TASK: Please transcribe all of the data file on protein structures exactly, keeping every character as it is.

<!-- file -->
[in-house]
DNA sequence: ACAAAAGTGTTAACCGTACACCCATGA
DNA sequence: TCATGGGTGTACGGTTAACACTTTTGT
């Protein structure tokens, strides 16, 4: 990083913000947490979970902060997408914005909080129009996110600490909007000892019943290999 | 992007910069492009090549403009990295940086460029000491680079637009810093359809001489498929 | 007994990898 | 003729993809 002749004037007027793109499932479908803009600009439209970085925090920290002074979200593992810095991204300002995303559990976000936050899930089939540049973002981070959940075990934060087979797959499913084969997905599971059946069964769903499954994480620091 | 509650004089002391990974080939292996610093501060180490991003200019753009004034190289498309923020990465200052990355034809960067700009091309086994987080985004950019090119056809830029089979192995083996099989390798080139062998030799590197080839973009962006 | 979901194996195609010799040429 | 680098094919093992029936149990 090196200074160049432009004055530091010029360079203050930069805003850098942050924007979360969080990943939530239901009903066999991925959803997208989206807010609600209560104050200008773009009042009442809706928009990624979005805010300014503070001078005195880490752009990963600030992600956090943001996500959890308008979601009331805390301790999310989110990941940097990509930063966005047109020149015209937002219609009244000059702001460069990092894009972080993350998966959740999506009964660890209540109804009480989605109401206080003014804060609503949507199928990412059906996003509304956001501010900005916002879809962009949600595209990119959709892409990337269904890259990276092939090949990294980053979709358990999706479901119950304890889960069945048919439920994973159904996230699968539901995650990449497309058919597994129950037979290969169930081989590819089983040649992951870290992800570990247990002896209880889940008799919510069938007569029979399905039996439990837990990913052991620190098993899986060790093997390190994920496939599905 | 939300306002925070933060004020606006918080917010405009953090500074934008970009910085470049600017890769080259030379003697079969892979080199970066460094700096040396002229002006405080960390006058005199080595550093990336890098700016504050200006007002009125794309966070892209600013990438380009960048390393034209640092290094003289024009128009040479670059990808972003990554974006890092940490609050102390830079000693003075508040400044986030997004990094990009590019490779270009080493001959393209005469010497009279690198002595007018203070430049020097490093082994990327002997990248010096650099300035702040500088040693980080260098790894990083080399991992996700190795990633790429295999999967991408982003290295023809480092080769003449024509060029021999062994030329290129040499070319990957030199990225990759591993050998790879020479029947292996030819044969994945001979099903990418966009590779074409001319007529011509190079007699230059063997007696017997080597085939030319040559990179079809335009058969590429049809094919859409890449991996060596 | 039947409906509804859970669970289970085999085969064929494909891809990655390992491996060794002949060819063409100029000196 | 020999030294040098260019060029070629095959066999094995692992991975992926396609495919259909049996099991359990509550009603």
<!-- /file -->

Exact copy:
[in-house]
DNA sequence: ACAAAAGTGTTAACCGTACACCCATGA
DNA sequence: TCATGGGTGTACGGTTAACACTTTTGT
């Protein structure tokens, strides 16, 4: 990083913000947490979970902060997408914005909080129009996110600490909007000892019943290999 | 992007910069492009090549403009990295940086460029000491680079637009810093359809001489498929 | 007994990898 | 003729993809 002749004037007027793109499932479908803009600009439209970085925090920290002074979200593992810095991204300002995303559990976000936050899930089939540049973002981070959940075990934060087979797959499913084969997905599971059946069964769903499954994480620091 | 509650004089002391990974080939292996610093501060180490991003200019753009004034190289498309923020990465200052990355034809960067700009091309086994987080985004950019090119056809830029089979192995083996099989390798080139062998030799590197080839973009962006 | 979901194996195609010799040429 | 680098094919093992029936149990 090196200074160049432009004055530091010029360079203050930069805003850098942050924007979360969080990943939530239901009903066999991925959803997208989206807010609600209560104050200008773009009042009442809706928009990624979005805010300014503070001078005195880490752009990963600030992600956090943001996500959890308008979601009331805390301790999310989110990941940097990509930063966005047109020149015209937002219609009244000059702001460069990092894009972080993350998966959740999506009964660890209540109804009480989605109401206080003014804060609503949507199928990412059906996003509304956001501010900005916002879809962009949600595209990119959709892409990337269904890259990276092939090949990294980053979709358990999706479901119950304890889960069945048919439920994973159904996230699968539901995650990449497309058919597994129950037979290969169930081989590819089983040649992951870290992800570990247990002896209880889940008799919510069938007569029979399905039996439990837990990913052991620190098993899986060790093997390190994920496939599905 | 939300306002925070933060004020606006918080917010405009953090500074934008970009910085470049600017890769080259030379003697079969892979080199970066460094700096040396002229002006405080960390006058005199080595550093990336890098700016504050200006007002009125794309966070892209600013990438380009960048390393034209640092290094003289024009128009040479670059990808972003990554974006890092940490609050102390830079000693003075508040400044986030997004990094990009590019490779270009080493001959393209005469010497009279690198002595007018203070430049020097490093082994990327002997990248010096650099300035702040500088040693980080260098790894990083080399991992996700190795990633790429295999999967991408982003290295023809480092080769003449024509060029021999062994030329290129040499070319990957030199990225990759591993050998790879020479029947292996030819044969994945001979099903990418966009590779074409001319007529011509190079007699230059063997007696017997080597085939030319040559990179079809335009058969590429049809094919859409890449991996060596 | 039947409906509804859970669970289970085999085969064929494909891809990655390992491996060794002949060819063409100029000196 | 020999030294040098260019060029070629095959066999094995692992991975992926396609495919259909049996099991359990509550009603």